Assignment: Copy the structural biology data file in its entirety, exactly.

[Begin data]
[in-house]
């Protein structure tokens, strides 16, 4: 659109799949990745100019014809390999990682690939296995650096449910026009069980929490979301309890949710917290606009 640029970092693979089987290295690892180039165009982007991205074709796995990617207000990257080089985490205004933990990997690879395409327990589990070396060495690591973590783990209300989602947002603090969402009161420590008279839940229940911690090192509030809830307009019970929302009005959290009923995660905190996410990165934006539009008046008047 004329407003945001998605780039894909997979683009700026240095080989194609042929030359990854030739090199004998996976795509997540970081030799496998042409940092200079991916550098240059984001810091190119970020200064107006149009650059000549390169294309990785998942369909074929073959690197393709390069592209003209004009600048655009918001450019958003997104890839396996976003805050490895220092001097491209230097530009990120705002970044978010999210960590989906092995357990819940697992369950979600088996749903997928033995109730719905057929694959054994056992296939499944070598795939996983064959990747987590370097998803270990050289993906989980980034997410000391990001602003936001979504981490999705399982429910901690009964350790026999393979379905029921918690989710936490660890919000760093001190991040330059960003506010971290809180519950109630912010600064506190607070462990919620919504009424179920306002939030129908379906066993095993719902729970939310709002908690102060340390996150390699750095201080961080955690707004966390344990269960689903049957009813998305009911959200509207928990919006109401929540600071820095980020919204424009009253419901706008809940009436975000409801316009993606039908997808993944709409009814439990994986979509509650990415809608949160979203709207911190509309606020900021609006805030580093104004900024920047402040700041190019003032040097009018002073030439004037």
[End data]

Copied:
[in-house]
């Protein structure tokens, strides 16, 4: 659109799949990745100019014809390999990682690939296995650096449910026009069980929490979301309890949710917290606009 640029970092693979089987290295690892180039165009982007991205074709796995990617207000990257080089985490205004933990990997690879395409327990589990070396060495690591973590783990209300989602947002603090969402009161420590008279839940229940911690090192509030809830307009019970929302009005959290009923995660905190996410990165934006539009008046008047 004329407003945001998605780039894909997979683009700026240095080989194609042929030359990854030739090199004998996976795509997540970081030799496998042409940092200079991916550098240059984001810091190119970020200064107006149009650059000549390169294309990785998942369909074929073959690197393709390069592209003209004009600048655009918001450019958003997104890839396996976003805050490895220092001097491209230097530009990120705002970044978010999210960590989906092995357990819940697992369950979600088996749903997928033995109730719905057929694959054994056992296939499944070598795939996983064959990747987590370097998803270990050289993906989980980034997410000391990001602003936001979504981490999705399982429910901690009964350790026999393979379905029921918690989710936490660890919000760093001190991040330059960003506010971290809180519950109630912010600064506190607070462990919620919504009424179920306002939030129908379906066993095993719902729970939310709002908690102060340390996150390699750095201080961080955690707004966390344990269960689903049957009813998305009911959200509207928990919006109401929540600071820095980020919204424009009253419901706008809940009436975000409801316009993606039908997808993944709409009814439990994986979509509650990415809608949160979203709207911190509309606020900021609006805030580093104004900024920047402040700041190019003032040097009018002073030439004037």